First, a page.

It depends on the device. And on the source.
Usb spec states that a device should only use 1 block of power until it enumerates with the host. Then it can request up to 5 blocks. Each block is 100 mA. It should not pull more than 5 blocks.
In practice, very few, if any hosts limit a usb port to 100 mA at all. Some do limit ports to 500 mA (Apple computers for one, though they do allow iDevices to request more in a Apple only standard, so they are physically capable just not normally allowed). Some USB ports have very little power protection and may be hooked up straight to the 5V power source.
Now usb peripherals also have requirements for power. Dumb devices may power directly from any power source, 5V or different. These dumb devices don't even have the data lines connected. Older cell phones also allowed dumb charging. As time passed, more and more restrictions come into play. Some devices monitor the power pins for regulation, and won't work on anything outside of usb spec power (4.75 to 5.25 volts).
Some devices won't work unless a resistor pairing setup is on the data pins. Apple started this, and others followed, and there are competing standards. You can't plug a dumb 5V power supply into an iPhone and get it to charge. It will state unauthorized charger. Some devices require enumeration before charging, but this is rare. The PS4 Six axis controller does this.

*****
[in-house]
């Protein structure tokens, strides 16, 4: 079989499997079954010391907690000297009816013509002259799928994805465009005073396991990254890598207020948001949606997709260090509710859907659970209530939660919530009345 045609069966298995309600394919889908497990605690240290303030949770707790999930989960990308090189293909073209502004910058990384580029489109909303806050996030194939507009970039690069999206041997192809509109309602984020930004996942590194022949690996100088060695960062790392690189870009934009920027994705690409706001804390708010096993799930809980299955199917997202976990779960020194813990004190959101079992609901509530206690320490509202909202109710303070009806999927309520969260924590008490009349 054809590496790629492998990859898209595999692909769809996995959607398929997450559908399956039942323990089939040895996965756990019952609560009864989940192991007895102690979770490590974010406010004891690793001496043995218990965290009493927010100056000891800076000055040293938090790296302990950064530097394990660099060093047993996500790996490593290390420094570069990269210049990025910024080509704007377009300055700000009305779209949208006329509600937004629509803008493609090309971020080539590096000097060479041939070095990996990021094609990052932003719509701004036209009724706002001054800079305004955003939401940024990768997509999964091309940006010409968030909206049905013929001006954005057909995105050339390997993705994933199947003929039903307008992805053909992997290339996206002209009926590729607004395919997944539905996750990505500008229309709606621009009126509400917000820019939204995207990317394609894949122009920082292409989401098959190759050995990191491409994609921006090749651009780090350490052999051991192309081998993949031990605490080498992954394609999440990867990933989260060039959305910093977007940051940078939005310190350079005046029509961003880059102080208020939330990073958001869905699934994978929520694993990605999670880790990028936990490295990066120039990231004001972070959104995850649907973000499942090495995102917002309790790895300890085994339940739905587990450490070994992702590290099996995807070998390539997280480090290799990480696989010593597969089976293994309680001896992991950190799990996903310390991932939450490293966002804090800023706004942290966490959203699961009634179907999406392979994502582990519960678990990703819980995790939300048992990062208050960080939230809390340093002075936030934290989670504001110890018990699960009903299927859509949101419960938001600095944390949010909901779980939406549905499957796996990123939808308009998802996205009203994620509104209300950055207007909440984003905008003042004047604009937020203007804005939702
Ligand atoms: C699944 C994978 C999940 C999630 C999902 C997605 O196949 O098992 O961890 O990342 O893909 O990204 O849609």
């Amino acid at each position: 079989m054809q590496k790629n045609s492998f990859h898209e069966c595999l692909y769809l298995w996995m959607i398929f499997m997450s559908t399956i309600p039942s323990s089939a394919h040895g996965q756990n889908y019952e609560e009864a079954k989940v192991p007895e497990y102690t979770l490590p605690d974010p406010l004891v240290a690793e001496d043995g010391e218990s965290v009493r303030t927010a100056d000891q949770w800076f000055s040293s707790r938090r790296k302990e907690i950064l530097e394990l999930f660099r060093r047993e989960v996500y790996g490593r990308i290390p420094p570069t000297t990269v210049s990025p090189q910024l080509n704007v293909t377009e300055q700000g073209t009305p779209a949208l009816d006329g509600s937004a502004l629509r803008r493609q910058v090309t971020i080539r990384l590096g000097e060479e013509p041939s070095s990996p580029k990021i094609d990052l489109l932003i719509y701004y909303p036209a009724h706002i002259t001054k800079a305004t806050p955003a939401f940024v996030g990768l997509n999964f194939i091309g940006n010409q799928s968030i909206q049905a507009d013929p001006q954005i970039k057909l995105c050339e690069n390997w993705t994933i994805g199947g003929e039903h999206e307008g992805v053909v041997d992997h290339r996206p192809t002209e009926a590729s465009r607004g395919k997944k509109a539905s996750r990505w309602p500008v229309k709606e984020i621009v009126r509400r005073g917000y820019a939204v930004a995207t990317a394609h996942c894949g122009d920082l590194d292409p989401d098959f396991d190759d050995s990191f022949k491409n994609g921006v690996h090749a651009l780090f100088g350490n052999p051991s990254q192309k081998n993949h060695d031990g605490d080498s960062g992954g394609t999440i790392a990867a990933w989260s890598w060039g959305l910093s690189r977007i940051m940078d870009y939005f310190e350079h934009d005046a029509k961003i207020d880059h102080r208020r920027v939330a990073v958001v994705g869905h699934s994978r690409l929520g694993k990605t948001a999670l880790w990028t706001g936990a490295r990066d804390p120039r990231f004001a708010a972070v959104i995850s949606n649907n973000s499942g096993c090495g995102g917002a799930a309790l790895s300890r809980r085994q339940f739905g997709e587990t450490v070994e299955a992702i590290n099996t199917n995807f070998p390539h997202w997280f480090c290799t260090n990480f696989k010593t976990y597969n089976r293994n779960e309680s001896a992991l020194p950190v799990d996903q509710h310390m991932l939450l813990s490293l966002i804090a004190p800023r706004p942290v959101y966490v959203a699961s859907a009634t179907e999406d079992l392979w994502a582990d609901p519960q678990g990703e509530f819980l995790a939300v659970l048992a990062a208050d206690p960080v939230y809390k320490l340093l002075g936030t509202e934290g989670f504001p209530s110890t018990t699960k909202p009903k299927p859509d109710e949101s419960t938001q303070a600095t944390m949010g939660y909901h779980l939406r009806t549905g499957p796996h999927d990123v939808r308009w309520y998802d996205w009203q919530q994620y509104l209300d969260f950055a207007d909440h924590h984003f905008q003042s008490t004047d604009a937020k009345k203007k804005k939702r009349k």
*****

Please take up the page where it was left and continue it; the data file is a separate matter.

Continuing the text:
And some devices will treat a dumb charger as unsafe, and limit charging to 500 mA or less. Most modern cell phones do this. If the data lines do not have a resistor indicating it is a high power charger.
In short, a usb cable plugged into a computer without the data lines will either not work, work slowly, or work fine, depending on your computer and your device.
As a side note, there are commercial usb cables that have a data or charging switch, allowing you to disconnect the data lines to prevent data communication. They typically switch in the resistor setup, but it varies.